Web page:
German groups improve genetic workflows

IMGM Laboratories and the Center for Human Genetics and Laboratory Medicine to develop workflows for use of 454 Sequencing Systems in human genetics

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PENZBERG, Germany—Two Germany-based sister companies, IMGM Laboratories GmbH and the Center for Human Genetics and Laboratory Medicine Dr. Klein and Dr. Rost, have announced their plans to use the GS FLX System and GS Junior System from 454 Life Sciences, a Roche company, for the joint development of robust and efficient workflows for targeted sequencing applications in the field of human genetics.

"We believe that 454 Sequencing Systems and the Fluidigm Access Array 48.48 System are a perfect match when it comes to amplicon-based targeted resequencing," says Dr. Ralph Oehlmann, director business development at IMGM. "With an average read length of approximately 450 bases, the Roche 454 GS FLX and GS Junior systems are the only true 'long-read' platforms available on the market today. This, in combination with short run times and the option to multiplex samples, provides the flexibility required for most targeted resequencing applications in diagnostics and research."

With Access Arrays, target amplification and library preparation can be combined elegantly in a single step, Oehlmann adds.

"In just under four hours, 2,304 nanoliter PCR reactions can be carried out to convert 48 samples into 48 pools consisting of 48 bar-coded amplicons each," he says. "In addition to rendering general sequencing services, our main focus will be to offer first-class assay development and validation services for the GS FLX and GS Junior platforms."

Of particular interest to the companies are the advantages of the technology for potential diagnostics applications.

"We strongly believe that diagnostic sequencing will rapidly adopt the high-throughput technologies used now for genomic research. Some years ago, we introduced array technologies for molecular karyotyping, and will now address the massive parallel analysis of disease associated gene panels using next generation sequencing," explains Dr. Hanns-Georg Klein, CEO of both IMGM and the Center for Human Genetics and Laboratory Medicine. "The technology will facilitate the molecular diagnostics of clinically heterogeneous diseases, such as cardiovascular, connective tissue or neuropsychiatric disorders involving 20 to 100 different genes. Also, the analysis of multiple genetic risk factors could be more efficiently integrated into prevention programs by the elaboration of reliable genetic criteria for high-risk individuals."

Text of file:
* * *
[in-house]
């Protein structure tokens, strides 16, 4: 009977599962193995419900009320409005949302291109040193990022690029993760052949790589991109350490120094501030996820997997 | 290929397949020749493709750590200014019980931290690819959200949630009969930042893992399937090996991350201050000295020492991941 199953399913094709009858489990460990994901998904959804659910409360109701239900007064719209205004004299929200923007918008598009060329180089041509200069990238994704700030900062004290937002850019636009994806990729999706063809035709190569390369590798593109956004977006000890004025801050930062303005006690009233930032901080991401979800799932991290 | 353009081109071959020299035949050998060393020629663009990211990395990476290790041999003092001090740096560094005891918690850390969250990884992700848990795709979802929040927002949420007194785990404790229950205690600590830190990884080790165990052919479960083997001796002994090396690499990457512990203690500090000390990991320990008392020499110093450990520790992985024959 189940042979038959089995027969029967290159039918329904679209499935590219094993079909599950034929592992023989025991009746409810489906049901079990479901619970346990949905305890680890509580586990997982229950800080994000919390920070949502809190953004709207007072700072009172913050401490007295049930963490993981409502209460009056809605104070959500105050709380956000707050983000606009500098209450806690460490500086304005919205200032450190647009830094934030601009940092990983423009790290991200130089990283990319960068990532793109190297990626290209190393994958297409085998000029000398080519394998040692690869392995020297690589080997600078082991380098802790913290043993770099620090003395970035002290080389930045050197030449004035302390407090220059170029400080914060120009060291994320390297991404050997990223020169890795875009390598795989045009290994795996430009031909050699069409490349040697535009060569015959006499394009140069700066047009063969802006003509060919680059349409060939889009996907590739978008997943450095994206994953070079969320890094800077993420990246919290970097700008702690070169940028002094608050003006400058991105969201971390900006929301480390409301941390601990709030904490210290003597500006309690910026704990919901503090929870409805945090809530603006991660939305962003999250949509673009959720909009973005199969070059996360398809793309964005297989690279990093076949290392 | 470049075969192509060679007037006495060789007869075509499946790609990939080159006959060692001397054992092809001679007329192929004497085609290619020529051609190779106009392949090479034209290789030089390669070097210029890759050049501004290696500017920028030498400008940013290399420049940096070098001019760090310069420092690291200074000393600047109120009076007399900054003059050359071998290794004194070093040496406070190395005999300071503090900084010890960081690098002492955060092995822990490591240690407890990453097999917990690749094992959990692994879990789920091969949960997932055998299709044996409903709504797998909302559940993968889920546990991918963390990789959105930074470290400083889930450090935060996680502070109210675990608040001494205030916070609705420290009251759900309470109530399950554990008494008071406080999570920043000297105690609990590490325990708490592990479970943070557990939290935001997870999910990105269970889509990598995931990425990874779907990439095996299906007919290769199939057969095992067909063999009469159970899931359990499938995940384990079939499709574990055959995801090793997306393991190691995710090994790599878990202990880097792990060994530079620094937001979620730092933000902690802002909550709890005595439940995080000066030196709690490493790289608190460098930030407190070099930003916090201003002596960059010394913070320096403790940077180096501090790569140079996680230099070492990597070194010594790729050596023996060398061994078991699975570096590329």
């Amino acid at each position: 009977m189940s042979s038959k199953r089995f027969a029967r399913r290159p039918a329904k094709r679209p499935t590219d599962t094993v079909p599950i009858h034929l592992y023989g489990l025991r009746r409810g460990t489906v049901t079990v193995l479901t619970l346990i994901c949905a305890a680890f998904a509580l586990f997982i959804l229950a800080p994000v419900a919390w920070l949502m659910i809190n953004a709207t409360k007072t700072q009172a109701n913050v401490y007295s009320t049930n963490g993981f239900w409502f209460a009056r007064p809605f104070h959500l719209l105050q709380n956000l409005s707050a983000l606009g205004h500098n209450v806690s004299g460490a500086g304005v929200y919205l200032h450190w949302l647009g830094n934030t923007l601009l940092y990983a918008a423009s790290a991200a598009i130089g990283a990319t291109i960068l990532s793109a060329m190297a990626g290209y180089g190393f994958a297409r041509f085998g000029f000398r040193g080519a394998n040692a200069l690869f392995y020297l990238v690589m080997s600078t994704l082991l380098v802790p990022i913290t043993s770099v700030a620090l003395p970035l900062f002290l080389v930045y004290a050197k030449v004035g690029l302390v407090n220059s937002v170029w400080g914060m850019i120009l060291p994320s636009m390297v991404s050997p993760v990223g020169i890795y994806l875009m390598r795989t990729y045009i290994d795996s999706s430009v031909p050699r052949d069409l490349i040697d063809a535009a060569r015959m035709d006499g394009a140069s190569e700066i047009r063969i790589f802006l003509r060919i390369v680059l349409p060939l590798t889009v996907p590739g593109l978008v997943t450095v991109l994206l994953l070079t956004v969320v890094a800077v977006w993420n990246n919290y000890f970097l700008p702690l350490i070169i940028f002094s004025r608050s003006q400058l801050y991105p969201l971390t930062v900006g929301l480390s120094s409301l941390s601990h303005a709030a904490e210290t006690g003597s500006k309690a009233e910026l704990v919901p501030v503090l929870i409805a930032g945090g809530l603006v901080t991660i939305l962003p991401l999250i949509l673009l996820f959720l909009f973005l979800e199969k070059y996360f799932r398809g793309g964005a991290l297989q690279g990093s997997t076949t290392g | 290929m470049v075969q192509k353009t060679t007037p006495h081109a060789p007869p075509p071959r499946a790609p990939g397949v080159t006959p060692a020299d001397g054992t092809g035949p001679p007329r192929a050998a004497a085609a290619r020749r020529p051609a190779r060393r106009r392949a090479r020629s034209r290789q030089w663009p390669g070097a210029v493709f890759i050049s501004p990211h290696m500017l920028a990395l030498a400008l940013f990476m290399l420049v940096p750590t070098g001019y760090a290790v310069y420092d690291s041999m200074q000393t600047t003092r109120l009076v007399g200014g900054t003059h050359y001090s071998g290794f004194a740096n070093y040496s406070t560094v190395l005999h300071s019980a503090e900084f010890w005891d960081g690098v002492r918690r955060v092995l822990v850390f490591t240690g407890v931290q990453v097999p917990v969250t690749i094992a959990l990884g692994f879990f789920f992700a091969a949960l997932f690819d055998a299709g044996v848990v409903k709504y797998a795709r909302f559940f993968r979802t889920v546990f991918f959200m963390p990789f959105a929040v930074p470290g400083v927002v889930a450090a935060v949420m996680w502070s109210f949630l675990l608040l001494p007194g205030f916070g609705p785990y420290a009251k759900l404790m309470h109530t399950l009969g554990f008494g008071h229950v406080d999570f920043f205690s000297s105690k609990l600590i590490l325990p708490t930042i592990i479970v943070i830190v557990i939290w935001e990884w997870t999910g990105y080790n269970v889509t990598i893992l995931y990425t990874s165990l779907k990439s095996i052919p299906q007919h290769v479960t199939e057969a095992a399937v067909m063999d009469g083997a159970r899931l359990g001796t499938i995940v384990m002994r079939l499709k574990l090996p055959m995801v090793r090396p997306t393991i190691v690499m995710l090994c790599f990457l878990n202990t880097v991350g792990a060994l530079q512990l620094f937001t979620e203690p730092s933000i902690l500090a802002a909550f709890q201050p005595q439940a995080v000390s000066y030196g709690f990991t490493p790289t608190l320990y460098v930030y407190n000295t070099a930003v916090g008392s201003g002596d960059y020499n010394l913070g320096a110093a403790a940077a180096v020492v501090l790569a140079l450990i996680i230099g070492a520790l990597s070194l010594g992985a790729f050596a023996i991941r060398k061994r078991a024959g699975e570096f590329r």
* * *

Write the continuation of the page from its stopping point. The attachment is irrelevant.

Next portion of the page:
"The characteristics of the GS Junior System bear a high potential for future use in diagnostic applications," states Dr. Bodo Eickhoff, head of sales and marketing for Roche Applied Science Germany. "IMGM's projects will have high value for the further development of the 454 Sequencing Systems in the fields of diagnostics."

454 Sequencing Systems offer long reads and quick run times, Oehlmann notes, both essential factors for diagnostic sequencing. However, before NGS can be implemented into a routine diagnostics workflow, this promising new technology will have to be thoroughly validated to demonstrate an error-free performance. NGS data have to match or exceed the quality of data generated by conventional Sanger sequencing. Sanger-based targeted resequencing is considered to be the gold standard for sequence analysis in medical genetics. Therefore, using NGS instead of Sanger sequencing is merely an extension of a well-known and successful concept, Oehlmann observes.

However, the increase in throughput and the feasibility of sample multiplexing has led to marked reduction in cost per sample. As a consequence, a cost-effective and fast analysis of multiple relevant genes for a given disorder will be available soon, which was out of reach for Sanger-based diagnostics. Other important factors such as the minimum required degree of coverage need to be addressed before such an assay can be used, Oehlmann adds. While the Center for Human Genetics will focus entirely on the development of diagnostic applications, IMGM will offer assay development and validation as well as 454-based sequencing as a service in a quality controlled environment, he notes.

IMGM, one of Europe's leading outsourcing companies, offers advanced genomic services tailored to the needs of customers from pharma, diagnostics, academia and biotech. The Laboratory Dr. Klein & Dr. Rost in Martinsried near Munich was founded in 1998 as a spin-off from the university hospital Grosshadern in Munich. The facility employs 80 staff including 20 molecular biologists.

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